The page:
Stocks have recovered from their initial lows today, but they are still solidly in the red an hour and a half into trading.
What's moving markets today: May 6, 2019
By CNN Business
Sinclair Broadcast Group (SBGI) shares are moving way higher in a sea of declines.
The stock is up nearly 30% the first trading day after it announced its $9.6 billion acquisition of 21 regional sports networks from Walt Disney Company (DIS) on Friday.
Investors appear to be bullish on the local TV owner's plan to double down on live sports and news as it future-proofs itself against streaming competitors.
"While consumer viewing habits have shifted, the tradition of watching live sports and news remains ingrained in our culture," Sinclair CEO Chris Ripley said in a release.
Monday's stock selloff wiped out some three weeks of gains in the Dow.
The Dow dropped 450 points at the open before recovering some of its losses. At mid-morning it was down roughly 280 points, or 1.1%.
Despite this dramatic start to the week, the Dow remains up 13.6% for the year. So for anyone who invested on December 31, these gains still look pretty good.
The strong jobs and GDP numbers could be why President Donald Trump is reigniting trade tensions between the United States and China.
"The trade hawks around him have always said, 'The economy is strong. If we're really going to fix this imbalance with China, we've got to do it now when the US economy can weather it,'" said CNN's Christine Romans.
Romans noted that the trade talks originally had a March 1 deadline, but Trump extended it because the two sides were making progress. Now, she said, the president seems impatient.
"It sounds to me like he is frustrated that there are core structural issues that the Chinese haven't moved far enough on, and he doesn't want to blamed for taking a 'headline win' for a weak deal," she said.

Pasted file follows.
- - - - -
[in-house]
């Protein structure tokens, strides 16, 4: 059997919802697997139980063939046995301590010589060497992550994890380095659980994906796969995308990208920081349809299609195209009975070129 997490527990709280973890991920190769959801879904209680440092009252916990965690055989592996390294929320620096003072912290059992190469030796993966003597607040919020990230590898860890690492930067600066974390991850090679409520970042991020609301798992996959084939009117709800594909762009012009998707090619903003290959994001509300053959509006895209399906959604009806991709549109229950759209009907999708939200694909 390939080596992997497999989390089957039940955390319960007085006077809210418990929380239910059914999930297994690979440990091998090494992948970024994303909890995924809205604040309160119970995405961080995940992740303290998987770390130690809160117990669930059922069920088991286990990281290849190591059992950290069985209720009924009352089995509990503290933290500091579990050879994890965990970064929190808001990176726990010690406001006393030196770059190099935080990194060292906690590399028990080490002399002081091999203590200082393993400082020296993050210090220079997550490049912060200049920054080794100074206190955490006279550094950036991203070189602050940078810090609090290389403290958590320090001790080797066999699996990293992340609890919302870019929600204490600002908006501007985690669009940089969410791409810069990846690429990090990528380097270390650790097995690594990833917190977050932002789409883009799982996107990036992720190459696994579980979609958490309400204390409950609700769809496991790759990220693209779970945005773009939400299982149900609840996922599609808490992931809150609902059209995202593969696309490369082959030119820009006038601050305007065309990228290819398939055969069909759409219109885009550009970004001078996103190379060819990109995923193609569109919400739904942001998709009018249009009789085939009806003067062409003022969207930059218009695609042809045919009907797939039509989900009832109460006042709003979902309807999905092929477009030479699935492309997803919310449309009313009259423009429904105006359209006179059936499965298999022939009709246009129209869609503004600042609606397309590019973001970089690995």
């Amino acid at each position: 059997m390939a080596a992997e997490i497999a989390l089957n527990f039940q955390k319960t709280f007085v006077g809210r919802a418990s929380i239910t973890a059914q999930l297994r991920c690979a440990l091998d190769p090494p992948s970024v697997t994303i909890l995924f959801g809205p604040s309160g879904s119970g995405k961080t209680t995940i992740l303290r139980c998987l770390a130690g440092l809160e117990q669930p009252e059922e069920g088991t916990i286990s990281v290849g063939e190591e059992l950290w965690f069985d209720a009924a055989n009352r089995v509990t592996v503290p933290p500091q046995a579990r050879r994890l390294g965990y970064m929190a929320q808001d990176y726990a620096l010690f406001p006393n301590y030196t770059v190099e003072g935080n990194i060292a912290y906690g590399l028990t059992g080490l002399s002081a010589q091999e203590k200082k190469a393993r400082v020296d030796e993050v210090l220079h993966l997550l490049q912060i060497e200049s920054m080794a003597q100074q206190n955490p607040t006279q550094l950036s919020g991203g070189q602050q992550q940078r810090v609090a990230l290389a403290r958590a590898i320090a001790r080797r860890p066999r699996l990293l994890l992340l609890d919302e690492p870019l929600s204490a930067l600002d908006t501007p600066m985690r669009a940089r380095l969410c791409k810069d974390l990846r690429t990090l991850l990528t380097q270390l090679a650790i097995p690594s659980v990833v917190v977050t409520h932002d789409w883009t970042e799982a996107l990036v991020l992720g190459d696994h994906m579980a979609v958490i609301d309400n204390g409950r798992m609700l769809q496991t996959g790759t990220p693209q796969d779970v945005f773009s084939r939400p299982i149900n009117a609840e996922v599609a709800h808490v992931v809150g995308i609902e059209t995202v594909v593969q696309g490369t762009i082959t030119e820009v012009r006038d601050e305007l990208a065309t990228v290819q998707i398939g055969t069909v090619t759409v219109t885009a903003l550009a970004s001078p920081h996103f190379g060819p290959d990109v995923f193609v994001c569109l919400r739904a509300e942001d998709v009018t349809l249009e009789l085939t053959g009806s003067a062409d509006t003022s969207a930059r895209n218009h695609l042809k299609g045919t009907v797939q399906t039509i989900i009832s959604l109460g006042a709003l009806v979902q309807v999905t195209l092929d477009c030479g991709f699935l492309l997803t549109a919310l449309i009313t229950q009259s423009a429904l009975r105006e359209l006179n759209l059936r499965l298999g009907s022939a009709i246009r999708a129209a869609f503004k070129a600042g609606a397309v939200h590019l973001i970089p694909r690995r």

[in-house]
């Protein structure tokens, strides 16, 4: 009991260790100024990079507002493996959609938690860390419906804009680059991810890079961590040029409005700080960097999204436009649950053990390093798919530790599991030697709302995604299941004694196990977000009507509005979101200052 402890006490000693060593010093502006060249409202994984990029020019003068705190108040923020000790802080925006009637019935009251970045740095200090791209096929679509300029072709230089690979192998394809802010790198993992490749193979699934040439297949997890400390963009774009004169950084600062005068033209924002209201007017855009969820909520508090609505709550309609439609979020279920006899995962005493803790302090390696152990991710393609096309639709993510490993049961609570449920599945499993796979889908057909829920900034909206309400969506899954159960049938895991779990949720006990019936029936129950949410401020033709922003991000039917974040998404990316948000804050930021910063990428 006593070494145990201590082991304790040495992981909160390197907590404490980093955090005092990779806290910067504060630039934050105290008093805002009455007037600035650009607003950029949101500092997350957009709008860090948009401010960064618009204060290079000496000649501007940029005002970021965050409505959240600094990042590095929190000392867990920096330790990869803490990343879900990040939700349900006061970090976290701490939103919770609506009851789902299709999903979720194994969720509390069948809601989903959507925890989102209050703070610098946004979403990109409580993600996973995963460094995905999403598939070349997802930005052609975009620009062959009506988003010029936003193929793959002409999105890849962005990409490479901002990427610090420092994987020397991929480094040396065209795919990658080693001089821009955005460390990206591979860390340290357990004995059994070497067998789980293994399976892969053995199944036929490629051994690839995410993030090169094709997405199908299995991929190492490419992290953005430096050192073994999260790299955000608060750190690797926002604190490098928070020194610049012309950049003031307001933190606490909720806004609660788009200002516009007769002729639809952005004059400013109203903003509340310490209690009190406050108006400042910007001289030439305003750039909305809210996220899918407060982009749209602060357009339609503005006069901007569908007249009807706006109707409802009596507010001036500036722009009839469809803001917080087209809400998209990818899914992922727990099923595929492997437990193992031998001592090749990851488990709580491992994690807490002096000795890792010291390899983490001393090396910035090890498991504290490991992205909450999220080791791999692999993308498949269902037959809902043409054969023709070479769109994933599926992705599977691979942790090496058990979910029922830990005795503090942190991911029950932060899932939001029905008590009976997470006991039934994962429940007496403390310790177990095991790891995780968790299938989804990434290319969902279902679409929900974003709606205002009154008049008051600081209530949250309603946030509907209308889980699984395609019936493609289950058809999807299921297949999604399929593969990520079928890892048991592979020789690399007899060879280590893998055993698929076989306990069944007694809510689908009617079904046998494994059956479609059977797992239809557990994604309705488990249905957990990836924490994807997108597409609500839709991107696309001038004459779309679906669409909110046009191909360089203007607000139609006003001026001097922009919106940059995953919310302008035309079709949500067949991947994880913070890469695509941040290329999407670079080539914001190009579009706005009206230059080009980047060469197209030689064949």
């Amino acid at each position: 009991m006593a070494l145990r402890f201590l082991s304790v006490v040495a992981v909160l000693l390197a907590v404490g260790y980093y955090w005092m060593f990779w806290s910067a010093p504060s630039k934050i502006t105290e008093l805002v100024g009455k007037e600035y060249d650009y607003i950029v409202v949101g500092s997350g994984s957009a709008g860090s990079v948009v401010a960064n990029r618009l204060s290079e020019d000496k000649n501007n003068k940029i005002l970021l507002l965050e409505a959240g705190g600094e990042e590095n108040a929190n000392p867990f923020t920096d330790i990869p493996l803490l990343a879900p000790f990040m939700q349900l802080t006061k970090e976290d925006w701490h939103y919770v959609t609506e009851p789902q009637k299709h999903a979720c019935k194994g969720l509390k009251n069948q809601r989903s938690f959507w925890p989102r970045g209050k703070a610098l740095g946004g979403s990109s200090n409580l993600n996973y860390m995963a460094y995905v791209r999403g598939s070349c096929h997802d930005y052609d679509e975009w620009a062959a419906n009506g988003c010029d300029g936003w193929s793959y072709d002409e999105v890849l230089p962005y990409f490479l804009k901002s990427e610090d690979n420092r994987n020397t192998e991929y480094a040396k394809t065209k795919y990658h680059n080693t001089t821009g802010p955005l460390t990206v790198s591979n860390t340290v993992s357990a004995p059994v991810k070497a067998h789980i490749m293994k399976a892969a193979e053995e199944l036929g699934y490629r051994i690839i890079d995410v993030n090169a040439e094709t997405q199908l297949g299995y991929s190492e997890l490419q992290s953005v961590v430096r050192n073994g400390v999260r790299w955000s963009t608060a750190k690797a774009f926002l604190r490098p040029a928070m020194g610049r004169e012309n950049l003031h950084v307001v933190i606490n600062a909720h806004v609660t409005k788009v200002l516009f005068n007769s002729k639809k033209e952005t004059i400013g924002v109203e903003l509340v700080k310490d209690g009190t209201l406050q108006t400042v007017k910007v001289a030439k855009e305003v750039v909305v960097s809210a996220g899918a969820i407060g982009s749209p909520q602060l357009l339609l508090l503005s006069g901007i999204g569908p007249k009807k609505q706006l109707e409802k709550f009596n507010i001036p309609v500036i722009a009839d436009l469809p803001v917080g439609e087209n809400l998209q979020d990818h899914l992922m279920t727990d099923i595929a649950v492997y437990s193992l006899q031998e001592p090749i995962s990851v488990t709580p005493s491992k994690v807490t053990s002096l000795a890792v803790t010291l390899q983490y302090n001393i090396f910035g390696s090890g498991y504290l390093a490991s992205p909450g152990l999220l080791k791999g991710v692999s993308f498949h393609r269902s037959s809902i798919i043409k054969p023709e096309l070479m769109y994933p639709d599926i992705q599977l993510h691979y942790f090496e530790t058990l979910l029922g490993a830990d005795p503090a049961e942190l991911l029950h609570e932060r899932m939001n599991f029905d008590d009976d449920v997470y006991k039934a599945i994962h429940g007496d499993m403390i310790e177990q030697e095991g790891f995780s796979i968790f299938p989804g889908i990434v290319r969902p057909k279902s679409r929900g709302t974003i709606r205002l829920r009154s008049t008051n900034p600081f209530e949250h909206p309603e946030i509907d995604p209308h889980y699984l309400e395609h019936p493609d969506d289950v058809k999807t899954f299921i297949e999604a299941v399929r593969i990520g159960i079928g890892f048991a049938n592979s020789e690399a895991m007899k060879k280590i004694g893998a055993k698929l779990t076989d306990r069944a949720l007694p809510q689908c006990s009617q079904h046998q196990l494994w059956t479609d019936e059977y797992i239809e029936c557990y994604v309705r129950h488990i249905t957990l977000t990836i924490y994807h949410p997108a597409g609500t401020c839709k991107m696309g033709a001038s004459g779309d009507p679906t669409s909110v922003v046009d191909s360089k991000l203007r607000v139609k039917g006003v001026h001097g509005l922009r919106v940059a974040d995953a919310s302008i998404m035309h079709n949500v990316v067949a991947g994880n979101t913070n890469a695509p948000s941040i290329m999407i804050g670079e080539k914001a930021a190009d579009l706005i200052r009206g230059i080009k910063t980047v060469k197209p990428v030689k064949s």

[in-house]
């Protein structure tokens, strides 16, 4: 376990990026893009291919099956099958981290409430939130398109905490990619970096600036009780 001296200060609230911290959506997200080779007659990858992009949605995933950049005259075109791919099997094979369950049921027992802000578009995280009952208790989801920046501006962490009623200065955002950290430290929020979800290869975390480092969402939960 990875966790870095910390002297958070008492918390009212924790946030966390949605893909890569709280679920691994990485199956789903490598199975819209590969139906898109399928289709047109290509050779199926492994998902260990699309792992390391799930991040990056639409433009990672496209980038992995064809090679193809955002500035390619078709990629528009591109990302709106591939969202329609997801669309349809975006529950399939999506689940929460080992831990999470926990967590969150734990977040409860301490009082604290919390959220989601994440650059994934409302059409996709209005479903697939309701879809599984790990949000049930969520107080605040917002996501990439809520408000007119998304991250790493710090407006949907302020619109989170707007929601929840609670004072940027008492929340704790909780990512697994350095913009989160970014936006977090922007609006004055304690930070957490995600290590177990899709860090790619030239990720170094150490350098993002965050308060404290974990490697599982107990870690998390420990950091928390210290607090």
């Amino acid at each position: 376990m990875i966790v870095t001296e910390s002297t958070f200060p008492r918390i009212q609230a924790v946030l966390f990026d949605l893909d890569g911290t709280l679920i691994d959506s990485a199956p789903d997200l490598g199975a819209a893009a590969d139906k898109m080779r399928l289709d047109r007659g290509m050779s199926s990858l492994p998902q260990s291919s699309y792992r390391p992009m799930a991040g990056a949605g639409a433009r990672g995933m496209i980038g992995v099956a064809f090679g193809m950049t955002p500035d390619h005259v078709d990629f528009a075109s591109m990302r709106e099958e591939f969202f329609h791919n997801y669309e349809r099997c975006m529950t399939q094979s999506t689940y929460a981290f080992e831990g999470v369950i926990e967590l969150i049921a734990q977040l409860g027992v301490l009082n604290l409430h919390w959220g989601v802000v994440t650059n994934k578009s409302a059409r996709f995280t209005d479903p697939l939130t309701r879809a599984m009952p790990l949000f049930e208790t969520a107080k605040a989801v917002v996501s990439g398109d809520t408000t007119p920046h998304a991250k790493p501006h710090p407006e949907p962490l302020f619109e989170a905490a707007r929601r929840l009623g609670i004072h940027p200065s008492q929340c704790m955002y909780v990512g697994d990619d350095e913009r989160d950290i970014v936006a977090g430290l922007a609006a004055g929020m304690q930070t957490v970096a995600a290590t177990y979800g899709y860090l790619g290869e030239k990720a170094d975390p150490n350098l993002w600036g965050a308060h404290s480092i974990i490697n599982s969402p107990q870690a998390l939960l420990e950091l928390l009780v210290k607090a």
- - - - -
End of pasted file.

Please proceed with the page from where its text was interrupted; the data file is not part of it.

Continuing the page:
Only two of the thirty Dow stocks were higher Monday morning while the broader market fell -- McDonald's and oil giant Chevron. Exxon Mobil and Walmart were holding up reasonably well too.
Why weren't big oil stocks, Walmart and Mickey D's tumbling?
Chevron (CVX) likely rose more than 2% because it looks increasingly like it may not win an expensive bidding war for Anadarko Petroleum (APC) with Warren Buffett-backed Occidental Petroleum (OXY). Occidental boosted the amount of cash it is willing to spend as part of an Anadarko takeover on Sunday.
Chevron was also boosted by the fact that crude prices were relatively stable Monday -- news that probably helped Exxon too.
As for McDonald's (MCD), restaurant companies are often viewed as being more resistant to macro stock market trends. Consumers probably aren't going to cut back on already affordable fast food even if the economy slows.
McDonald's and Walmart are also viewed as safer stocks because they pay healthy dividends. Two other Dow components that offer large dividend yields, Pfizer (PFE) and Dow (DOW), were flat on Monday too.
So much for investor complacency.
The VIX (VIX), a measure of volatility that often skyrockets during times when Wall Street is scared, soared more than 30% Monday morning to its highest level since late January.
The CNN Business Fear & Greed Index, which looks at the VIX and six other gauges of investor sentiment, fell as well. It dipped into "neutral" territory and was not far from the "fear" zone. It had been trading at "greed" levels on Friday.
And the price of gold, which also tends to rise when investors are nervous, was slightly higher as well.
US stocks started the day deep in the red after President Donald Trump threatened further tariffs on Chinese goods, derailing market hopes for a near-term trade deal.
Stocks in the industrial sector and those with tight ties to China fell.
Billionaire Warren Buffett says the market declines are "rational" following the new flare up between China and the United States over trade.
In the same CNBC interview, Buffett said "if you went to bed a week ago and you thought there was a 1% chance of a trade war and then subsequent events make you think there’s a 10% chance, markets reflect that very quickly."
Earlier today, Buffett said a new trade war would "be bad for the whole world."
Uber outmaneuvered rivals, weathered an endless series of scandals and restocked virtually all of its C-Suite in a remarkably short period of time in order to go public.
But now, Uber may need to overcome a new hurdle: President Donald Trump's tweets.
President Trump surprised investors by threatening to impose higher tariffs on China in a tweet on Sunday. The Dow fell 450 points at the open on Monday morning, as the market once again confronted trade war fears.
That could be bad news for Uber. The ride-hailing company is the latest -- and biggest -- tech unicorn racing to go public, with its Wall Street debut expected on Friday.